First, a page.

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Development plans for Senegalese oil unveiled

Australian energy company says the project is commercial even with oil prices low.

Daniel J. Graeber
Australian energy company FAR Ltd. says a prospect offshore Senegal meets minimum requirements for a commercial reserve. Image courtesy of FAR Ltd.
An oil field off the coast of Senegal is considered a commercial prospect with a capacity to produce 140,000 barrels of oil per day, an Australian company said.
Australian energy company FAR Ltd. said the SNE oil field met the minimum threshold to be considered commercial. The company said the best estimate of contingent resources was around 200 million barrels offshore Senegal.
"FAR's recently released third upgrade to the SNE oil field contingent resources and preparation of a detailed concept development plan supports FAR's view that SNE is a world class oil field that can support a commercial development," Managing Director Cath Norman said in a statement.
With that, FAR said development planning for the SNE field is under way and the prospect is now at the very early stages of engineering and design. For production, a floating production storage and offloading concept is envisioned with a peak production rate of 140,000 barrels of oil per day.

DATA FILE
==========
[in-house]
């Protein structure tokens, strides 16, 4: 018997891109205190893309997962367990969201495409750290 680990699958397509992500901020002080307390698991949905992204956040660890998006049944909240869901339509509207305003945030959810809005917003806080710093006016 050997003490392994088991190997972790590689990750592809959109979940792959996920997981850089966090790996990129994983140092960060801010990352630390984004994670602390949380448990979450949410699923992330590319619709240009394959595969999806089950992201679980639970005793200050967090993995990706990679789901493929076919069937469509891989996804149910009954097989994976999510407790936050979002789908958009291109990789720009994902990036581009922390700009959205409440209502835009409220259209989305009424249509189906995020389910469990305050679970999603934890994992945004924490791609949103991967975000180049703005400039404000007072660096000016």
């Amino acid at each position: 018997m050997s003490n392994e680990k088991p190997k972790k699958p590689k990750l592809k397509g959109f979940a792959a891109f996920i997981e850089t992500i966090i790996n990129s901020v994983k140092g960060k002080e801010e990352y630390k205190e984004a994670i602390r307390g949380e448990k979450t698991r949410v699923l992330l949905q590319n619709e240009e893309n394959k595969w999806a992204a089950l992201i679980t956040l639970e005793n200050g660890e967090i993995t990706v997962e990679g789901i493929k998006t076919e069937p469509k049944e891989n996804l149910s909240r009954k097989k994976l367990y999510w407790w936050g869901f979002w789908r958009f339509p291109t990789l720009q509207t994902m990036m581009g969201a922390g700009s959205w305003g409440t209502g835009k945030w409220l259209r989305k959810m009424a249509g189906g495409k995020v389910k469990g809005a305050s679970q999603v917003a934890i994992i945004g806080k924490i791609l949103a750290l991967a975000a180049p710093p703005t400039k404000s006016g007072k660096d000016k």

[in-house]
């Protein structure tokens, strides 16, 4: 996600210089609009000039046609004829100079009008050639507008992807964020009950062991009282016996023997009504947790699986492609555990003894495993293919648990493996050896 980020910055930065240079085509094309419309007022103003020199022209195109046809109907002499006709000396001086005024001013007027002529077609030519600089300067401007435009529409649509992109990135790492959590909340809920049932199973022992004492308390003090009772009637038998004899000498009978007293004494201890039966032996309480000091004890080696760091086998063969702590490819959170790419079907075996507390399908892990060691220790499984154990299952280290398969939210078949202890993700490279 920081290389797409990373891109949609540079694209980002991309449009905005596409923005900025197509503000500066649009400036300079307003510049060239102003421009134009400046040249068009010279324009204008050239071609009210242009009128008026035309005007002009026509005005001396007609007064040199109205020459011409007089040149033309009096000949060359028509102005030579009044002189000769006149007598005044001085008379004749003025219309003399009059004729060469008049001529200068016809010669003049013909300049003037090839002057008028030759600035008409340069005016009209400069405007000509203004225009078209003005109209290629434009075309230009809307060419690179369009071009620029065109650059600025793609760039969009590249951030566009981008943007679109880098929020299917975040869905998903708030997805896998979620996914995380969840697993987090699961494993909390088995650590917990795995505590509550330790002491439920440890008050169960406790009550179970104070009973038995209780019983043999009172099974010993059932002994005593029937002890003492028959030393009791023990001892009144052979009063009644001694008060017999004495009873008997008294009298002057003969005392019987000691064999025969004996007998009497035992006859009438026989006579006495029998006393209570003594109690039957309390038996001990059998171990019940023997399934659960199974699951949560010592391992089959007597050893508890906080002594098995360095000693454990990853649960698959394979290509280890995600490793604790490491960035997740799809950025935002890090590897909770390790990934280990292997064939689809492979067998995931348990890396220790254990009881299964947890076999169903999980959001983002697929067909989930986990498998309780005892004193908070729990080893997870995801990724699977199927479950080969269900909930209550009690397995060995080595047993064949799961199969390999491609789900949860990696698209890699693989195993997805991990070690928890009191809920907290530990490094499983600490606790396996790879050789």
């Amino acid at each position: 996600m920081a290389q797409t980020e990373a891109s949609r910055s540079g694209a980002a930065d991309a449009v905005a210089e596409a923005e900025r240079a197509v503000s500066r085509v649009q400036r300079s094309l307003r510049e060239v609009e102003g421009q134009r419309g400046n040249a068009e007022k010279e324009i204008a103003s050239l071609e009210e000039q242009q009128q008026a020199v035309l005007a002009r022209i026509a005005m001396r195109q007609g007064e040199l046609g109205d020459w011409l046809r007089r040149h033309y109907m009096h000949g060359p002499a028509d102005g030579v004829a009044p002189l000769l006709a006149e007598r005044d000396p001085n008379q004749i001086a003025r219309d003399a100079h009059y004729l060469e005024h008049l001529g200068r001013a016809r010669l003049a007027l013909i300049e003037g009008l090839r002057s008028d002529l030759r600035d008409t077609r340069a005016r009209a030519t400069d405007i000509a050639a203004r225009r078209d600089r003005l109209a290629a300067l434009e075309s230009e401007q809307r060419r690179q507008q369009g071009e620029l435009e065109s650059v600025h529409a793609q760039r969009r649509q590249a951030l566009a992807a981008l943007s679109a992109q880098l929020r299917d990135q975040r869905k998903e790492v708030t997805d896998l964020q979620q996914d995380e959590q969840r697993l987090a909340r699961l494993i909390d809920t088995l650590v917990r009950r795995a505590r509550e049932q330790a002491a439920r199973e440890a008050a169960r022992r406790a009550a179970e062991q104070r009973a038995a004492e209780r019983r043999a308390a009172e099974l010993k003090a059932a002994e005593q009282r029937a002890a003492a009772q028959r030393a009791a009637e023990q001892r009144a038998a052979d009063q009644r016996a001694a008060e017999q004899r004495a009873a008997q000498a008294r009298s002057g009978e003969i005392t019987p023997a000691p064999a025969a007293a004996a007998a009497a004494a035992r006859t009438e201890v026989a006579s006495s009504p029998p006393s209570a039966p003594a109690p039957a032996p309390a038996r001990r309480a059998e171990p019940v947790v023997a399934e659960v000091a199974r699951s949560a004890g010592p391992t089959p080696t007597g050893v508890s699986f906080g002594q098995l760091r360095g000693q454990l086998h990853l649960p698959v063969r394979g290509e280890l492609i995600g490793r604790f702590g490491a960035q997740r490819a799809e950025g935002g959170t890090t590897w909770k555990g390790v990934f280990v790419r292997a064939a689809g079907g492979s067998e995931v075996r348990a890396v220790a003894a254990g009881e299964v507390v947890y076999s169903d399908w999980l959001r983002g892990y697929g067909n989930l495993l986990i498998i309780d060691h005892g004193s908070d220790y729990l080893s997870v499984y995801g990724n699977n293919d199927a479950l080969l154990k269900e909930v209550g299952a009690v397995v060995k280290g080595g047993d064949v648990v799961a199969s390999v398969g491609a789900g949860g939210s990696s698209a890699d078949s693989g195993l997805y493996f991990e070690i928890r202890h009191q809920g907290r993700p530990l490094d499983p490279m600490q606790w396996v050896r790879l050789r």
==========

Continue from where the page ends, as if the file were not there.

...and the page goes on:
The Senegalese development comes at a time when energy companies are reviewing their portfolio options against a price for crude oil that's less than half what it was two years ago. FAR said, however, that offshore costs have declined more than 20 percent since 2014.
"The project is well positioned to benefit from cost deflation," its project statement read. "Development and operating costs estimates for the concept development are relatively low, making the break-even oil price very competitive in the current oil price environment at less than $40 per barrel."
Cairn Energy, the operator of the field, said it plans to spend about half of its $135 million target for future exploration and appraisal on drilling activity in Senegal. FAR said the first phase of operations called for up to 25 wells with further appraisal efforts slated for later this year.
For Senegal itself, the International Monetary Fund said the economy is stable and supportive of a growth rate of around 6 percent. The government needs to ensure future growth is inclusive, the IMF said, as poverty rates run high in a country that could be on the cusp of becoming a major regional oil production.
Oil production could start by early next decade, FAR said.

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